Pregnant Women Find Lifeline in Upland with ECMO Machine Procedure

 Saturday, August 2, 2014 The Press Enterprise

Two expectant mothers were at death’s door when doctors decided to place them on a heart-lung machine. The decision saved their lives and those of their unborn children. Ashley Hinds and Shelly Anthony will forever be linked by a piece of medical machinery that saved both of their lives, as well as those of their unborn children. Hinds, 34, of Eastvale, and Anthony, 41, of Rialto, were hooked up to an ECMO machine when each were on the brink of death at San Antonio Community Hospital in Upland.

ECMO stands for Extracorporeal Membrane Oxygenation. “It is essentially a machine that is able to do the job of the heart and the lungs,” said Dr. Hossein Shayan, a cardiothoracic surgeon. “It’s able to oxygenate the patient’s blood and effectively circulate it around the body. But all of that happens outside the patient’s body. So we have to take the blood out, oxygenate it and put it back in using this machine.” The device can be used on a failing heart or lung. In the cases of Hinds and Anthony, their lungs were failing as they battled complications from the flu.

ECMO is not a new technology, but only in the past 5 to 10 years has it been used on adults for lung infections. Hinds and Anthony had most likely contracted the H1N1 virus, also known as swine flu, which developed into viral pneumonia. “I was coughing so bad,” Anthony said. “I felt like I couldn’t catch my breath. It was a horrible feeling.” She was coughing so much, she pulled a muscle. Doctors decided to use the ECMO on the women because they had tried everything else and nothing was working. They weren’t getting better.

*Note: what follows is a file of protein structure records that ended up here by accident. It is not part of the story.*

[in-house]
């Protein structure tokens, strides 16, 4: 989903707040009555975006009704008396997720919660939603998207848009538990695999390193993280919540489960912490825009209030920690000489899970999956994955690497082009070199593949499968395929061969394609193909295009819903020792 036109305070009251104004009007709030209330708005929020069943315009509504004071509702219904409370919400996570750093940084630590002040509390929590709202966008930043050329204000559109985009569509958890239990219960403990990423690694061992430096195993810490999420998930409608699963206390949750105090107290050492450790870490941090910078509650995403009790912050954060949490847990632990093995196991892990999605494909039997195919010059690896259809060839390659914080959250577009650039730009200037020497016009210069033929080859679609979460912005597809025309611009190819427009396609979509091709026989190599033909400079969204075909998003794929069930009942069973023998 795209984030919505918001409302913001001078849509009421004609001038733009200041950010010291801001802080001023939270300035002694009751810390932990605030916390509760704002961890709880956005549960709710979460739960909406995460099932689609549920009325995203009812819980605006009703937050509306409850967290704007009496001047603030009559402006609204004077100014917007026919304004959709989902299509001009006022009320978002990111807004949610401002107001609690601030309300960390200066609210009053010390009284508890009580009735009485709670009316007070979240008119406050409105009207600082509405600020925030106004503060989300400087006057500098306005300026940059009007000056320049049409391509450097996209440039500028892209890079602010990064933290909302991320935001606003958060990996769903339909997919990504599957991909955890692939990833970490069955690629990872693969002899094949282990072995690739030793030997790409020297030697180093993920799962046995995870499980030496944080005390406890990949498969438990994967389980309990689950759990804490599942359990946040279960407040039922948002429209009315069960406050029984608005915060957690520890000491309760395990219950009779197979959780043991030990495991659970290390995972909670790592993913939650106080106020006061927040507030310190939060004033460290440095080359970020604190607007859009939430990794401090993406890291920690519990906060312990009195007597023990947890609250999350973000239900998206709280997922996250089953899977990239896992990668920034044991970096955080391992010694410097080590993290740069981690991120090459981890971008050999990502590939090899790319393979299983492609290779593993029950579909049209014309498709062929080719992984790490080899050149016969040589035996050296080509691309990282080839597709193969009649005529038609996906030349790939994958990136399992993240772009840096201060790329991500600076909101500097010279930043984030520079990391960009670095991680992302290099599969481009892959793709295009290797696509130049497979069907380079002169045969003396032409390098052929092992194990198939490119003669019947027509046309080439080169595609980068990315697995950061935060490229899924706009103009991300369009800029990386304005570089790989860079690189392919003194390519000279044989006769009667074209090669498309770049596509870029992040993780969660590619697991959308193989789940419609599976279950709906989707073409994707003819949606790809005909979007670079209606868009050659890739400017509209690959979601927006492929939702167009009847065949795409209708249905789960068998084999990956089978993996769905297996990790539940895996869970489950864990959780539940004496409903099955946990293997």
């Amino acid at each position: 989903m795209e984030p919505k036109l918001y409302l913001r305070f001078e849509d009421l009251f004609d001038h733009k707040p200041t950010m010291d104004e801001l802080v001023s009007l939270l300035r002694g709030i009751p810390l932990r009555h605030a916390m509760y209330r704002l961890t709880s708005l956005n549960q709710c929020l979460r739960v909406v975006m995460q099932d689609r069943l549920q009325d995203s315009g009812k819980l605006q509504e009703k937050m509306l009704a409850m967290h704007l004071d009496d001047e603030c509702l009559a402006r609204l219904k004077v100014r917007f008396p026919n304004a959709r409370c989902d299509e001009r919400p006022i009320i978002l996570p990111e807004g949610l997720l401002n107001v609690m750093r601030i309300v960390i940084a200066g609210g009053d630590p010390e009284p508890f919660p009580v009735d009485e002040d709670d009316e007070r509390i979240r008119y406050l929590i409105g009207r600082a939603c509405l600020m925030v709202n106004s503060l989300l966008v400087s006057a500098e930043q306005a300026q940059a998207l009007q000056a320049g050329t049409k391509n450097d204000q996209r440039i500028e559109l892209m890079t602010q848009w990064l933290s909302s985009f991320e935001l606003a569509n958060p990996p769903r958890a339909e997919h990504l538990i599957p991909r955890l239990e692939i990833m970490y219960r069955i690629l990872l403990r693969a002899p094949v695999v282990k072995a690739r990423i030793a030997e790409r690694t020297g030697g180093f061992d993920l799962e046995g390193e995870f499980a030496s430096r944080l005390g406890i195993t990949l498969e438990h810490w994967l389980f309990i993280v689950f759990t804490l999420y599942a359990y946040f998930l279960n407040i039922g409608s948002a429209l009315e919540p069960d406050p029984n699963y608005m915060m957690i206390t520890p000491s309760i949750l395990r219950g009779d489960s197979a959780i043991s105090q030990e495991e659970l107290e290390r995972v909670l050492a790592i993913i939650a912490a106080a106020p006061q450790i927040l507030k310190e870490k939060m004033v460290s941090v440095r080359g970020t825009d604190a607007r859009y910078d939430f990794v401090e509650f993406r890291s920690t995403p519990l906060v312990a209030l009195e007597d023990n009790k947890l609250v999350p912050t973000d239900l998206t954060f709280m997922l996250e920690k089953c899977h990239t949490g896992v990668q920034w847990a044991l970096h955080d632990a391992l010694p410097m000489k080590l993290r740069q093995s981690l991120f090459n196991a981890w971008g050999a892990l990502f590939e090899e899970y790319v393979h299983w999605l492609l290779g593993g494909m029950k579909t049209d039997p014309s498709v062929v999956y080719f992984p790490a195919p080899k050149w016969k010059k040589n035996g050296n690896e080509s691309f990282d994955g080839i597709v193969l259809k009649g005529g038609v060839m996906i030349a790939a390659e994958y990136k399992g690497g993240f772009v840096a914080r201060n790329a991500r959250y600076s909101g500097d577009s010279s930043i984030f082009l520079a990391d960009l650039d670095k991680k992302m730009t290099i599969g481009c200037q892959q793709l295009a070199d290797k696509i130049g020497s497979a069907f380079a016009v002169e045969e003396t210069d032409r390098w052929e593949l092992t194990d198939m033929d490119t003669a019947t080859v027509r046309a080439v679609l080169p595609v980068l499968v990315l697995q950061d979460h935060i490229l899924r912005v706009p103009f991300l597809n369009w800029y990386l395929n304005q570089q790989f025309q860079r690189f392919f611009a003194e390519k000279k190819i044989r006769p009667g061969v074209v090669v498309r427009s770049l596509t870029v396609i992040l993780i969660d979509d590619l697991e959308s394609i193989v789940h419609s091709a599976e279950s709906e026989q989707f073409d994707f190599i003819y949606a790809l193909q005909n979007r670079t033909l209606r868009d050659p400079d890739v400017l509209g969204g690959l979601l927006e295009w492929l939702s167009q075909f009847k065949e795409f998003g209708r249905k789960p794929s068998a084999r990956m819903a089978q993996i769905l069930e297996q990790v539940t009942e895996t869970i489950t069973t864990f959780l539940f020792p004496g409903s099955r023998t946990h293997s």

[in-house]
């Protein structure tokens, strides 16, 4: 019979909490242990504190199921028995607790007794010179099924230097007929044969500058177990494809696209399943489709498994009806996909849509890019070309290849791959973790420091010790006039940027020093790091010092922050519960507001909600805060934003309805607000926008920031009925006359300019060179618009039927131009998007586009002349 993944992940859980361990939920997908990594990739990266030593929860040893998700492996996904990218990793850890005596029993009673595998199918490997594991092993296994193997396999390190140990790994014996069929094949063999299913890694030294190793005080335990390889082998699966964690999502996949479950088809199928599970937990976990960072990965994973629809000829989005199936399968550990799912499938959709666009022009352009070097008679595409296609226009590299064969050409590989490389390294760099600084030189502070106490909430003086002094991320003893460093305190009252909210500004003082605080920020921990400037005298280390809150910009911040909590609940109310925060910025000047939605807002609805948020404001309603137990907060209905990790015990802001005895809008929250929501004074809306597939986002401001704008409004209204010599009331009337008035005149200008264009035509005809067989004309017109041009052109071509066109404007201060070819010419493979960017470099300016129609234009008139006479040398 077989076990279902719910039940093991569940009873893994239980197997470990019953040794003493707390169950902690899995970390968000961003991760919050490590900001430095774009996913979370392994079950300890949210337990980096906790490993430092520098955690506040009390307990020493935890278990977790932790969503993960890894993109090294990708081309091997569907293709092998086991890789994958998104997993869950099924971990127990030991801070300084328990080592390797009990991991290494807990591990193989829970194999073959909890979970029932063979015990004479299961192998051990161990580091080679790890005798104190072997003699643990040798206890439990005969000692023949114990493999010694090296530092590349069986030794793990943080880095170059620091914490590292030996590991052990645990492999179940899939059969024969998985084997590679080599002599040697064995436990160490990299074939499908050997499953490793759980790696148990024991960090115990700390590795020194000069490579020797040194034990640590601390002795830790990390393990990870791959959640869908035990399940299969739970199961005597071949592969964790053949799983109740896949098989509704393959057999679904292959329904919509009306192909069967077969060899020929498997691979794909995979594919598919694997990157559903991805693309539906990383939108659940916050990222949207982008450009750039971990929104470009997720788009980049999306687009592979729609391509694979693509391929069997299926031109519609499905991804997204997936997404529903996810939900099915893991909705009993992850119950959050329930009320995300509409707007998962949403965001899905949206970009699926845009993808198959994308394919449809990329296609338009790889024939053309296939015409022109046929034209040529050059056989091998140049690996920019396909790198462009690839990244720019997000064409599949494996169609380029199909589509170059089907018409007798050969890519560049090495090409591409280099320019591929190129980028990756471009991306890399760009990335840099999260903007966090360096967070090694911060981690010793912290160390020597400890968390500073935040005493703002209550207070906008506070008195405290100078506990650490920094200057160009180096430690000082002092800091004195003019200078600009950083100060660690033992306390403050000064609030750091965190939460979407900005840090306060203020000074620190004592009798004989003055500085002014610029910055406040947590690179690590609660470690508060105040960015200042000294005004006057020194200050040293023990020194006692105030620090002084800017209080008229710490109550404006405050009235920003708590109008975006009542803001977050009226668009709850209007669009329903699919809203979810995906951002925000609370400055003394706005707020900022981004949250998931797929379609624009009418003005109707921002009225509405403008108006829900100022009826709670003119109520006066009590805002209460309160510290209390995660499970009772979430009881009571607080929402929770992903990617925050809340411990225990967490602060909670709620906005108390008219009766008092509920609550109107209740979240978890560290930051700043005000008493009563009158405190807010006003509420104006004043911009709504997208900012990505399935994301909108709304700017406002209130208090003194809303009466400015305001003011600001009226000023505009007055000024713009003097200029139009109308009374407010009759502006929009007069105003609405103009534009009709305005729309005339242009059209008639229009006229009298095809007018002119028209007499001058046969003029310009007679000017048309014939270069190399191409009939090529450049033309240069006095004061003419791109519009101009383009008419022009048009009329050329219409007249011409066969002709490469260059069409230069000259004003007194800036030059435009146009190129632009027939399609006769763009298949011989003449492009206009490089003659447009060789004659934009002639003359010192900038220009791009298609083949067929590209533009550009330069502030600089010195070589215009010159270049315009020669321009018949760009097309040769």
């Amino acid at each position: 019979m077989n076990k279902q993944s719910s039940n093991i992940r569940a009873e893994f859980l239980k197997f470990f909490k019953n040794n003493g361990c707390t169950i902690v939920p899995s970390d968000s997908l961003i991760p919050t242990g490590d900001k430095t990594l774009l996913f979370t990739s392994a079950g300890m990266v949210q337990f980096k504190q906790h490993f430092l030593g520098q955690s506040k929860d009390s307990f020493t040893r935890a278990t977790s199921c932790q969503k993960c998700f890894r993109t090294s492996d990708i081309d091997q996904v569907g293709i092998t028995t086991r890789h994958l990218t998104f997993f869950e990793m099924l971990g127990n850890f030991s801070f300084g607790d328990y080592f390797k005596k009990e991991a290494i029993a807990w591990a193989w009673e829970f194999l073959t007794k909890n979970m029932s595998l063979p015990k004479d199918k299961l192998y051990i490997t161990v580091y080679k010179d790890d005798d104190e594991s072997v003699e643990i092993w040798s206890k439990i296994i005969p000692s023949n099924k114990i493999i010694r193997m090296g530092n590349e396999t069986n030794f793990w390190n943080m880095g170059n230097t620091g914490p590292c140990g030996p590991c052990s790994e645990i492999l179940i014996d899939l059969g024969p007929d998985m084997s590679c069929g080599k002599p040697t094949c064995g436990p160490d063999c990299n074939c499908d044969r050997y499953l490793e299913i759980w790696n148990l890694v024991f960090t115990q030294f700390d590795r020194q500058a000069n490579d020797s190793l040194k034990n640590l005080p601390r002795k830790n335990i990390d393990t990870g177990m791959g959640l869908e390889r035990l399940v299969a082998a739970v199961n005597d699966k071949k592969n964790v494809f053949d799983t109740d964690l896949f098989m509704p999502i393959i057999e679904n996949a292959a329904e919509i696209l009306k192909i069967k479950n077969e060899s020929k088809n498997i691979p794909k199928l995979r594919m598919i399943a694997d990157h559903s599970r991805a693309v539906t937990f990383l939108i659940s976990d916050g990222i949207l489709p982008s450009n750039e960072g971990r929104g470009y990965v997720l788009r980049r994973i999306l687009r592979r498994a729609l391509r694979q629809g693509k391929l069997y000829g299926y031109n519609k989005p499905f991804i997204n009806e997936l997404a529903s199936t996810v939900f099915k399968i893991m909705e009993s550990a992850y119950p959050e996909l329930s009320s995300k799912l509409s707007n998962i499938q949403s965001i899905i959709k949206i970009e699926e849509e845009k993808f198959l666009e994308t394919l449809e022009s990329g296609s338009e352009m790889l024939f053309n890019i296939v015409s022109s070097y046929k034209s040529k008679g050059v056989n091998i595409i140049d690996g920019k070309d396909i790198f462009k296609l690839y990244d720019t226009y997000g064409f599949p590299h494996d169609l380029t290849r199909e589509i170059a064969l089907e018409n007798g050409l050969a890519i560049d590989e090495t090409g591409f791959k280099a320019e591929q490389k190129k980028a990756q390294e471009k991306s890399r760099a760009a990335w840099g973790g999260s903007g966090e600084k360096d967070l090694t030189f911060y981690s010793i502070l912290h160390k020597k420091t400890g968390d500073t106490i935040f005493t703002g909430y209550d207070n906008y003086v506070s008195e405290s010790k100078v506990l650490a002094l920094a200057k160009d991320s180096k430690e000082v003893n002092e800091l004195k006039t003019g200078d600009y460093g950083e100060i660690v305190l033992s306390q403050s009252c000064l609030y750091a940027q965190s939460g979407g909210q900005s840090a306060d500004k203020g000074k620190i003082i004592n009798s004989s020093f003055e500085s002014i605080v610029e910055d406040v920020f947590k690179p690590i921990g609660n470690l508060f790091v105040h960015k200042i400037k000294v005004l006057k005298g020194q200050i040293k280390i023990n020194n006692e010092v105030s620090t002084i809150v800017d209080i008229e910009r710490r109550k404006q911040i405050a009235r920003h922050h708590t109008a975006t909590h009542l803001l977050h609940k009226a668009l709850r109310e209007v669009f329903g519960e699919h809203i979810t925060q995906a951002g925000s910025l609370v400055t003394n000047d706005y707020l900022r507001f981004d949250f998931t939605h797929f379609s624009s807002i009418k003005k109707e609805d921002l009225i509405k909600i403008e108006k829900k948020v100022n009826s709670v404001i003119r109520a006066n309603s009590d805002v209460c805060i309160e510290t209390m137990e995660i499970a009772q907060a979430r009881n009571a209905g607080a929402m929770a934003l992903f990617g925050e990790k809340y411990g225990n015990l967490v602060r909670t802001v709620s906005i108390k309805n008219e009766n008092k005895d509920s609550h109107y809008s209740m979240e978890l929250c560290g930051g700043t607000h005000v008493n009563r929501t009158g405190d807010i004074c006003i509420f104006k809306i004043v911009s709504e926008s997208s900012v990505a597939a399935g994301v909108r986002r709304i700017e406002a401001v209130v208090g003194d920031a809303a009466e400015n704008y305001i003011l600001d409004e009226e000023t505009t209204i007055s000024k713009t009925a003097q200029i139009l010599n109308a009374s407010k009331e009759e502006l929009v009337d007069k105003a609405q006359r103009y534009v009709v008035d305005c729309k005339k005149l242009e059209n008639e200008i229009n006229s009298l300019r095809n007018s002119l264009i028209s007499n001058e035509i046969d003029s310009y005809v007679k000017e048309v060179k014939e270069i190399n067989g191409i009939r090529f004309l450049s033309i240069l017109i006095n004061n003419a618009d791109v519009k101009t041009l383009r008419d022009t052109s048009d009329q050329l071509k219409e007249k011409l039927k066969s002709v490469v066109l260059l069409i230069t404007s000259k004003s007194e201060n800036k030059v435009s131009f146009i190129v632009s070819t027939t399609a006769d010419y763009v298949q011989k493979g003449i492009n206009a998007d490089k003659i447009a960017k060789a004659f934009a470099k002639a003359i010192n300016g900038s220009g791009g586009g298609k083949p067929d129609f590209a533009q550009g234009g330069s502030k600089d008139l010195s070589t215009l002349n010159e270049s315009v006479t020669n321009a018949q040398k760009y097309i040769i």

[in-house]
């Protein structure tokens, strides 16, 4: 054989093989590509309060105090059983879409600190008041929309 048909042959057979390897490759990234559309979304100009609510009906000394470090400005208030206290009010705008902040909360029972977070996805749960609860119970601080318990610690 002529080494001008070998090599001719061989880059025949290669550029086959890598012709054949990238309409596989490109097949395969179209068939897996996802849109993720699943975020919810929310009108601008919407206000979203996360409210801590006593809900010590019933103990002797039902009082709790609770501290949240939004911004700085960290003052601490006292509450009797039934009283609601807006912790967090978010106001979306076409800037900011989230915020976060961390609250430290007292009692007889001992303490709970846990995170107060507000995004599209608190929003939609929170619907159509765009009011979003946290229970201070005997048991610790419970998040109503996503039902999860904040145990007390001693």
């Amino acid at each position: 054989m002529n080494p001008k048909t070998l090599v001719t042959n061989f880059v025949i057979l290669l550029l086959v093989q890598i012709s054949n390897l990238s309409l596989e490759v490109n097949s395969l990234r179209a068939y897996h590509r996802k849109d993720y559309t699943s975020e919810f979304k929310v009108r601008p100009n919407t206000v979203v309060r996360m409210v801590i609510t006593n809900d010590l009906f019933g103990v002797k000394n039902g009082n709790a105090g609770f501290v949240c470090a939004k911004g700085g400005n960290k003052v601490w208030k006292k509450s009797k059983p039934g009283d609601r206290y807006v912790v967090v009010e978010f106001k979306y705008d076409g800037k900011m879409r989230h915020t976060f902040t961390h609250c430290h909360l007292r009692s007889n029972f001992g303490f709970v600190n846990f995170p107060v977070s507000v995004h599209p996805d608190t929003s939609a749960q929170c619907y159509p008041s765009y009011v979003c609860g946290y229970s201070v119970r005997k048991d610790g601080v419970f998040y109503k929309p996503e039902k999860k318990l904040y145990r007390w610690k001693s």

“Hers was definitely emergency ECMO – like, we need to get her on it now,” Anthony’s husband, Ken, said. “Her oxygen levels had dropped really, really low.” At one point, Ken Anthony was told to go to the lobby while doctors and nurses intubated and put his wife to sleep. “Within a few minutes, they were back up. They’re going, ‘You need to come back here,’” he said. “When I actually came back in, it was literally like a scene from ‘ER.’ There was people running around, yelling and screaming, ‘Get this. Get that.’ Techs running back and forth.” He was introduced to Shayan, who told him they wanted to put her on the ECMO. “It was just really overwhelming and very surreal,” Ken Anthony said. “You just can’t believe that it’s happening because it just doesn’t seem real.”

San Antonio Community Hospital says it is unique to have a doctor on staff – in this case Shayan – who is trained to use the machine on adults. ECMO is typically used on premature babies. And it’s rarely used on pregnant women. “There are less than 100 cases worldwide reported, ever,” Shayan said.